The National Museum of Animals and Society, an institution that traces animals' contributions to humankind, represents the neighborhood's only museum. However, Barnsdall Art Park features Hollyhock House, one of Frank Lloyd Wright's masterpieces. Other art galleries in the neighborhood include Fake Gallery, Synchronicity Space, and the Ukrainian Art Center.
You'll always find plenty to do after moving to an East Hollywood apartment -- including stage productions and comedy offered at the Sacred Fools Theatre Company, the Moth, the Met, DOMA, and Upright Citizen's Brigade. The Thai New Year Festival serves up great food, music, cultural activities and fun each April.
Because of the population density in East Hollywood,
it can be tough to park. If you're driving, look for a metered space during daylight hours. Consider valet parking at night for $3 to $5 plus tip.
Many public transportation options run through East Hollywood, including the Metro Rail System, Metro Bus System, and DASH buses. You can reach East Hollywood from several freeways, most notably the 101, which connect you with the San Fernando Valley and downtown L.A.
Though it's easier to hail a cab on the street here than in other neighborhoods, you may want to have a backup plan. Call a car service or arrange an Uber pickup, both of which are fairly easy in East Hollywood.
Feel free to walk around East Hollywood as long as you don't mind the lack of trees and the urban feel. The area has only a few bike lanes, so cyclist should be wary of vehicular traffic at all times. If you like to bike, you may find it a lot more pleasant in a place like Barnsdall Art Park.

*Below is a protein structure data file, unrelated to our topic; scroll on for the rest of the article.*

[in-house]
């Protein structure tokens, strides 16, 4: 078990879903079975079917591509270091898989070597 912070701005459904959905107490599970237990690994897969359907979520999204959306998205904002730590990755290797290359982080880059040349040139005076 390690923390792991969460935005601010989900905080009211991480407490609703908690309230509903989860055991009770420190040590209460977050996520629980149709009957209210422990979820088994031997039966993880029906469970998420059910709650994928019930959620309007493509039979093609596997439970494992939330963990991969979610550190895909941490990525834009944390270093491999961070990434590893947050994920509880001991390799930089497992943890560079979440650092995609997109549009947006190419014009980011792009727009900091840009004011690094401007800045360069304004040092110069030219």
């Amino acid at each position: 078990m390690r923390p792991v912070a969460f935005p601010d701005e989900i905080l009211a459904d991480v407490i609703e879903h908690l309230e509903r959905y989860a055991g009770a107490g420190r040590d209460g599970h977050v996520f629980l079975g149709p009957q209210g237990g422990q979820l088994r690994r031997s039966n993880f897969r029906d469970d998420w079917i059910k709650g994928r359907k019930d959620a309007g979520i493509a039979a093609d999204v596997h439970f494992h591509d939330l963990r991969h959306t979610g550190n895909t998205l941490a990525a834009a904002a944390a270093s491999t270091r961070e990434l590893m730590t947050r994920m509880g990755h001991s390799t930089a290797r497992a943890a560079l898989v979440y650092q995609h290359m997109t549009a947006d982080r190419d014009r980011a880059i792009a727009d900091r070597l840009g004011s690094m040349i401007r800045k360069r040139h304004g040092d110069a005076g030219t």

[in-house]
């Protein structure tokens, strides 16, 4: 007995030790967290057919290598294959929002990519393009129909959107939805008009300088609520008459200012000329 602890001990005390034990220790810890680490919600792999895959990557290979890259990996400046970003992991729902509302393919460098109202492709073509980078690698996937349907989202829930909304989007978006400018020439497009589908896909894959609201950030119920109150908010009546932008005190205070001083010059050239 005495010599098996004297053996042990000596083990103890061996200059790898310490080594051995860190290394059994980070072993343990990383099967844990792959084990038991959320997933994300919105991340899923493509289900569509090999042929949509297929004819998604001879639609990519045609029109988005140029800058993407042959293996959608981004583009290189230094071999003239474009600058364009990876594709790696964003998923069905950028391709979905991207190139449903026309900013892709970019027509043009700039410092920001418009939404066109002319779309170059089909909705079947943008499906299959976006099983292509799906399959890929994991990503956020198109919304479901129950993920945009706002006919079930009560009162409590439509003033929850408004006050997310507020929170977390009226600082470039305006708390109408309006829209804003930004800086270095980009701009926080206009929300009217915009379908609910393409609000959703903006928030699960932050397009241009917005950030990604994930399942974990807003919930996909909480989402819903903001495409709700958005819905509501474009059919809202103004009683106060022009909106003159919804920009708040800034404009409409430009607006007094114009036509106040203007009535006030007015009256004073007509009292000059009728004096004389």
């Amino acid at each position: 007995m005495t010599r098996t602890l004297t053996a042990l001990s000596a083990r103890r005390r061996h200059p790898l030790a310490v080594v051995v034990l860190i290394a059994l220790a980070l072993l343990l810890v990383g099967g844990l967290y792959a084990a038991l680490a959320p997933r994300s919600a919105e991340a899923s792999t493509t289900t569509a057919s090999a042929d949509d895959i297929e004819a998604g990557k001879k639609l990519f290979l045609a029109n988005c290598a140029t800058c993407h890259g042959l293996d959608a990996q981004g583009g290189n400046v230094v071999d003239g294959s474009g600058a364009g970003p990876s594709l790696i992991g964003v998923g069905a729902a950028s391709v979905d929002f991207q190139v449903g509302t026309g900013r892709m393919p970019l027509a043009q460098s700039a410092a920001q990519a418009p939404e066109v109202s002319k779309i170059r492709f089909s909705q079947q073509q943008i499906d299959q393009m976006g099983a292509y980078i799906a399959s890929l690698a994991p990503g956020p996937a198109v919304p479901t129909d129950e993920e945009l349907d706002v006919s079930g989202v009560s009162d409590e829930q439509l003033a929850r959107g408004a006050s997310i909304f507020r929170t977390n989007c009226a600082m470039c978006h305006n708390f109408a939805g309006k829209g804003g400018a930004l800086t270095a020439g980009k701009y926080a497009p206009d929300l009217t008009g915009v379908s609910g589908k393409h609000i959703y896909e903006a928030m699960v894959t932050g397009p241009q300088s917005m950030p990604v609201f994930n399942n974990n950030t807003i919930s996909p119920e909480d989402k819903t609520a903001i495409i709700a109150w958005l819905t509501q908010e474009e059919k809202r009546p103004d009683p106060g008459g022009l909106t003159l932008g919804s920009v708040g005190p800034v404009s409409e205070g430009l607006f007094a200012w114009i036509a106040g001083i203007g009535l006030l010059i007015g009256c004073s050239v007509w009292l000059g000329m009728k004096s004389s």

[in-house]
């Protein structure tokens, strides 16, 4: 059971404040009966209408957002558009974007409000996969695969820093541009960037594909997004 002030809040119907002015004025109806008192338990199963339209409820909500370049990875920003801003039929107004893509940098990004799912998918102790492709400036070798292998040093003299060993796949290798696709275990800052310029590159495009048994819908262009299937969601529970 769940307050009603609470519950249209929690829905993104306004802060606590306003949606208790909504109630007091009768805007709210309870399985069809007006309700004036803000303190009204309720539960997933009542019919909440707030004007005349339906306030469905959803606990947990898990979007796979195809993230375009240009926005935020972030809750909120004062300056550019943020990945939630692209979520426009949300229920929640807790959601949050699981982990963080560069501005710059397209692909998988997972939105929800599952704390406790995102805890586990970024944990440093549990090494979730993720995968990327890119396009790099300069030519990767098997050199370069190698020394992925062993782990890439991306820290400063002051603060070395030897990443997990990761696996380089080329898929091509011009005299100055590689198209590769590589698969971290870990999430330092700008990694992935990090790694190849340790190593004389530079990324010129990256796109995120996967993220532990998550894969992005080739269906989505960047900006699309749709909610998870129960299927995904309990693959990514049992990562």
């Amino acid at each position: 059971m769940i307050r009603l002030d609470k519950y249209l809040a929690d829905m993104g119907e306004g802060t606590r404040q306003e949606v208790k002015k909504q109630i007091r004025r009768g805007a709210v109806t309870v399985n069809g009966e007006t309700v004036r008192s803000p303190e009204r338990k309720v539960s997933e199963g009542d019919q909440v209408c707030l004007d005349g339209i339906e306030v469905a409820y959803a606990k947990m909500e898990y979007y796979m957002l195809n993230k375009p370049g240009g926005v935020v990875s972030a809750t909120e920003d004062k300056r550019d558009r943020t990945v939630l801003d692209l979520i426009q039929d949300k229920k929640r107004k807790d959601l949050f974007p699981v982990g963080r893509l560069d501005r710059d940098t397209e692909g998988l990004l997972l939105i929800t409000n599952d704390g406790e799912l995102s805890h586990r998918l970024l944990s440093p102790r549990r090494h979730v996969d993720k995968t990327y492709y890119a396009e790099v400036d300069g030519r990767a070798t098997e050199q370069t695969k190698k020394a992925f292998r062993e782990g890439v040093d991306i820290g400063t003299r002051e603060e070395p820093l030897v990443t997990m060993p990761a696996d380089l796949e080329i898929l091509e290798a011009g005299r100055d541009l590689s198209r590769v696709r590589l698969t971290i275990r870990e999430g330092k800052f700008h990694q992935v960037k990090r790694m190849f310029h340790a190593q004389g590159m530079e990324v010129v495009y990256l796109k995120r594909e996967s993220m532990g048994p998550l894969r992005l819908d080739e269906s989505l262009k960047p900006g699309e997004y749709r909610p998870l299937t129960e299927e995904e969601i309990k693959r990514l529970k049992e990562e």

The cost of living is slightly lower here than the city average, with a typical one-bedroom
apartment in East Hollywood renting for $1,155. It costs $1.75 to get to city center by bus.
Since most of the area's bars are on the low-rent side, a beer typically costs around $3 to $4. Gas usually hovers around 12 percent higher here as compared to the rest of the country.
East Hollywood provides several smaller boutiques and shops that have a great deal of personality, and all shopping enthusiasts should make a point to explore them whenever time allows. Most stores cluster along Sunset and Hollywood Boulevards or along Western Avenue at the neighborhood's western boundary.
If you consider yourself to be a vintage shopper, don't miss Crossroads Trading Co., which sells gently used, vintage, and even relatively recent fashions and accessories, while Jenette Bras takes retro fashions and creates new lingerie based on these models.
For name-brand boutique fashions as well as vintage wear, shoppers head to Una Mae's. Located in nearby Los Feliz,
this shop features many high-end goods as well as some affordable treasures. It also hosts men's and women's clothes and accessories.
East Hollywood has lots of grocery options, from large chain stores such as Vons, Jons Marketplace, and Food 4 Less, as well as smaller options such as Edi & Peter's Super Market. The area is served by two farmers markets, one located at Barnsdall Art Park on Mondays, and the other at Hollywood Boulevard and Western on Thursdays. Both have vendors selling fresh produce, baked goods, and other specialty foods.
Barnsdall Art Park anchors the neighborhood's park scene, thanks to a large green area and plenty of parking, as well as buildings for art classes and indoor galleries. Make sure to visit Frank Lloyd Wright's famed Hollyhock House. You may find the park a peaceful space to dream, meditate, or do a little jogging or yoga on the lawn.
Other parks include the Lemon Grove Recreation Area, Rosewood Community Garden, and Madison West Park. All are free and open to the public while providing much-needed green space to the urban LA landscape.
Annual events and activities include Barnsdall's Friday Night Wine Tastings held every summer. The wine event features boutique, artisan, and small-production wines from around the world.